Holidaymakers are not yet ready to hand over all their travel needs to chatbots. According to a new travel report by Edit, they are still sceptical and nervous about trusting AI to perform key tasks such as taking payment and making bookings, but they are largely happy to use chatbots to research potential holidays and receive recommendations.
There is a general lack of ‘comfort’ when it comes to chatbots handling anything more than simple info
rmation gathering. When asked, over half felt comfortable using chatbots for holiday searches and 46% for travel queries. In contrast, only a third were happy using a chatbot to book flights and hotels and a quarter to pay for flights and hotels.
Revealing a need for AI to prove its reliability – many of people’s worries are based on ‘gut feelings’ rather than facts or experiences. Over a third have used a chatbot on a website and when they did, three quarters got a relevant and useful answer and 60 per cent found it an easy process. There is also a significant knowledge gap – 39 per cent know what AI is, but would struggle to define it.
The reticence stems from general nervousness about data being accessed, regardless of who (or what) is accessing it – over half of holidaymakers are concerned about their data privacy on travel websites already. When imagining a future interaction with a chatbot, two thirds of people would be more concerned about the security of their data if speaking to an AI compared to a human. Over half say talking to a human is preferable when booking, even if the process takes twice as long.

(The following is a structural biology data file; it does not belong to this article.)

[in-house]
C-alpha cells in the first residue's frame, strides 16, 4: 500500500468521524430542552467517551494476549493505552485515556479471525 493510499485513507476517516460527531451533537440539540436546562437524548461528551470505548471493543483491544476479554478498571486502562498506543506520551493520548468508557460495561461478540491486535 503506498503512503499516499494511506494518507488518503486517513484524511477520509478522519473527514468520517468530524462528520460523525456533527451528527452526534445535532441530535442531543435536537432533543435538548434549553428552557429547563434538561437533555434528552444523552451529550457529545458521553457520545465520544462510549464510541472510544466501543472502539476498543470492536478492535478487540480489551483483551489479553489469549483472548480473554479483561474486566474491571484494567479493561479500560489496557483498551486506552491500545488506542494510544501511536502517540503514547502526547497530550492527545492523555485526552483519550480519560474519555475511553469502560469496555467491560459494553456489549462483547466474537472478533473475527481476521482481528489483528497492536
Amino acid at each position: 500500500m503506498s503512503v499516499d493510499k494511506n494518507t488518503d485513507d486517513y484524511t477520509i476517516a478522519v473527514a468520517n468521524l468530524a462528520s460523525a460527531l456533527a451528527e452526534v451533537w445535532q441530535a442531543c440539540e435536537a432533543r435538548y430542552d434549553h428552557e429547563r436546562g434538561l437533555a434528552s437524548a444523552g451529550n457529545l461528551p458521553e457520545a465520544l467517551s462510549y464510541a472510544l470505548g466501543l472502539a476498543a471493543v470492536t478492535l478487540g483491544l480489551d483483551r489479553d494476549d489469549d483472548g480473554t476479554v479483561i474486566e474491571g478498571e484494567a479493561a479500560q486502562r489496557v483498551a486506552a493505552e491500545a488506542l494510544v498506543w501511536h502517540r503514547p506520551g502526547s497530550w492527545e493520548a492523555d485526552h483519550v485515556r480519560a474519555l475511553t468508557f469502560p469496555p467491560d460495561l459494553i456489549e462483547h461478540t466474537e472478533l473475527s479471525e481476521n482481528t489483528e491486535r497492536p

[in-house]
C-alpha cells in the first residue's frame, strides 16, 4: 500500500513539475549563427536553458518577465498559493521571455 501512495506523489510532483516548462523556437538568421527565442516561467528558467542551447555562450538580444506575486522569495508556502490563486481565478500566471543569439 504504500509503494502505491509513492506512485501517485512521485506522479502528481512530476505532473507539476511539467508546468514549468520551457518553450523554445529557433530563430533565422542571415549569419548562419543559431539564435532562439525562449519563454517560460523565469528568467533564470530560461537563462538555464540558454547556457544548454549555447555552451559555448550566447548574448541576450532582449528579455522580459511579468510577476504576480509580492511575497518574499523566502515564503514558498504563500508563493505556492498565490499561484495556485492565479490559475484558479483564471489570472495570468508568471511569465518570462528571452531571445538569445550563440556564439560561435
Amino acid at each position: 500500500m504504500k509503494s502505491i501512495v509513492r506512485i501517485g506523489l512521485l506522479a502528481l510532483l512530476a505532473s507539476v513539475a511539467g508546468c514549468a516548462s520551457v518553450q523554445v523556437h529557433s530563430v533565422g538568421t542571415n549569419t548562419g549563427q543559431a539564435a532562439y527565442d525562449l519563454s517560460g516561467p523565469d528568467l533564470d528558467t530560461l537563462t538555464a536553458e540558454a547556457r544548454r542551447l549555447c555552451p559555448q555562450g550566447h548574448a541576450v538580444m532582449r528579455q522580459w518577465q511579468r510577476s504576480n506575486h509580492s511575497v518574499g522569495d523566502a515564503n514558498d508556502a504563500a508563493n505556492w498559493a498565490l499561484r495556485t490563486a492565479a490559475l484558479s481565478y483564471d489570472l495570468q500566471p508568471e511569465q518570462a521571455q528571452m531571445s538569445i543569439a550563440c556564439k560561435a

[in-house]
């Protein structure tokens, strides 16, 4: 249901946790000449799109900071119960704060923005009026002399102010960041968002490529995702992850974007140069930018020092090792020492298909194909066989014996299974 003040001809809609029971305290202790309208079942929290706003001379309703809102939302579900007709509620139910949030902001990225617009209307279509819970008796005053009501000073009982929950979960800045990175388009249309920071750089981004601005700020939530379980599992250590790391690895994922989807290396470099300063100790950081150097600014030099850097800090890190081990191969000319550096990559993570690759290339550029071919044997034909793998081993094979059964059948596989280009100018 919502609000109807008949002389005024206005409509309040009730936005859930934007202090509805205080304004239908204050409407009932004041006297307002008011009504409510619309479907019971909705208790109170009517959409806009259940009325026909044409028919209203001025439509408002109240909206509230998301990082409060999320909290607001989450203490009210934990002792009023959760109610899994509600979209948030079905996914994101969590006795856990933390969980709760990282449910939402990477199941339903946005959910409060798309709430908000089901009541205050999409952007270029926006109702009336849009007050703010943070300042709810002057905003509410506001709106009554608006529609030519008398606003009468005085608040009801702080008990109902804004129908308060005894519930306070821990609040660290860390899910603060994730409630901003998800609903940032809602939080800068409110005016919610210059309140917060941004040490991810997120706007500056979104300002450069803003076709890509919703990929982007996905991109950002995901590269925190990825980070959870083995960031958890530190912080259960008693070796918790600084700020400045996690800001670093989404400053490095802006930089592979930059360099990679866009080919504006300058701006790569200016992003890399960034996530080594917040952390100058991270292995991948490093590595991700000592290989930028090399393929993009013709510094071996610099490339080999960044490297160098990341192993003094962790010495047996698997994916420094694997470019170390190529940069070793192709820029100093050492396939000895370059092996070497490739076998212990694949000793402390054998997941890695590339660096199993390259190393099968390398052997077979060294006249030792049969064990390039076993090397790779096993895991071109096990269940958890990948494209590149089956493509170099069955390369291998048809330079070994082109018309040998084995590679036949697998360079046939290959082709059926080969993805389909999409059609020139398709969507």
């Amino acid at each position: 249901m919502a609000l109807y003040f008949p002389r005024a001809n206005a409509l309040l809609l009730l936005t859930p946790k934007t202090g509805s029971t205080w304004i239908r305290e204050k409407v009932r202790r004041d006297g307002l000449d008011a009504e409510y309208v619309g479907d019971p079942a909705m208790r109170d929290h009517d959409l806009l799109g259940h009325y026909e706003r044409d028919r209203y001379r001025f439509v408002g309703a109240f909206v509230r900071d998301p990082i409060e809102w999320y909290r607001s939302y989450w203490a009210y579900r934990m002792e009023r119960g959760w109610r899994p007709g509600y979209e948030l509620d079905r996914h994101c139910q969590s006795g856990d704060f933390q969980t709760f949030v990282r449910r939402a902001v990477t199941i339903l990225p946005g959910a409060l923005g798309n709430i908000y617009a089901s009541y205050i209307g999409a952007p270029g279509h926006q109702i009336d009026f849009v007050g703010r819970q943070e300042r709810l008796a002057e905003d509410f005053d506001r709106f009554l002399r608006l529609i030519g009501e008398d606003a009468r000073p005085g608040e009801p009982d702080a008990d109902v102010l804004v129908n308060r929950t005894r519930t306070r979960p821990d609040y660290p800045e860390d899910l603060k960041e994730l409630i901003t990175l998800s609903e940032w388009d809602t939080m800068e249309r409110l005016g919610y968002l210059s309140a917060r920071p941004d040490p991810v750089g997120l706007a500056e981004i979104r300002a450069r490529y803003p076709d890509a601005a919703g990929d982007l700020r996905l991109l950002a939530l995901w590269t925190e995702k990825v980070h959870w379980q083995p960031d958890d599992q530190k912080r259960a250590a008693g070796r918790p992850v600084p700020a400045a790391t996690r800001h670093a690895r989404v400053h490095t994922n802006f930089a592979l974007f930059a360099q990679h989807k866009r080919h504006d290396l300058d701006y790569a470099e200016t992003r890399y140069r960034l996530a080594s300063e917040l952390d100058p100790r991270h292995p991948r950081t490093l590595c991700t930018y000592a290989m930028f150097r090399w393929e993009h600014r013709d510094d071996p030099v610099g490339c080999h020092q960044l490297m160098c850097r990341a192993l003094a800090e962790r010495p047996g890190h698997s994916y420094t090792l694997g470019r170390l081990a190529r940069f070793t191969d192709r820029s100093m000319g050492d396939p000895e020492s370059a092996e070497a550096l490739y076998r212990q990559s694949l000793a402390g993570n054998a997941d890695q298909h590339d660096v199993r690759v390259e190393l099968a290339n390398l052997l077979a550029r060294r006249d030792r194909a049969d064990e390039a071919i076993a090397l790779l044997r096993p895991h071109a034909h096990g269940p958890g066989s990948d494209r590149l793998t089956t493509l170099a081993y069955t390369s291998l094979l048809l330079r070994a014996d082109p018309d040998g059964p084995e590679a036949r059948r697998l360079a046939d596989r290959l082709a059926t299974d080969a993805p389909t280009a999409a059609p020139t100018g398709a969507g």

The data does however reveal a rich area for travel companies to exploit. On the whole, consumers are happy for AI to read and interpret online reviews they have made in the past to help make a holiday recommendation, and over half believe that AI would be able to accurately recommend their next holiday.
There are many other ways in which AI could easily improve the customer experience within the travel industry. Almost two thirds of those surveyed would be interested in AI being used to provide automatic updates on flight delays or gate changes, and more than half welcomed the fact that AI could reduce time spent navigating through call centre menus. Over half also think that introducing AI to handle simple travel queries is a good idea – mostly due to the time saving element.
Toby Brown, Head of Strategy and Engagement at Edit, the marketing communications agency that commissioned the report, explains: “Our research demonstrates the need for travel brands to tread carefully when it comes to incorporating AI into the customer experience. It is imperative that travel marketers work within the parameters that customers are comfortable with and don’t just introduce technology for the sake of it. There is real potential for the travel industry to boost awareness of how chatbots can assist customers as they research holiday options and explore ideas and locations that they might not have previously considered but that sophisticated algorithms can suggest.”
“There is enormous potential for AI to transform the industry and use data to provide an even more personalised and friction-less customer travel experience, but we mustn’t forget that our holidays are a deeply personal thing too. Get the balance wrong, automate too much and holidaymakers may become alienated. The stakes are high – our holidays are so important that there will always be some things that require a human touch. Understanding this tension and working around it is the key to success when it comes to introducing technology to the travel sector.”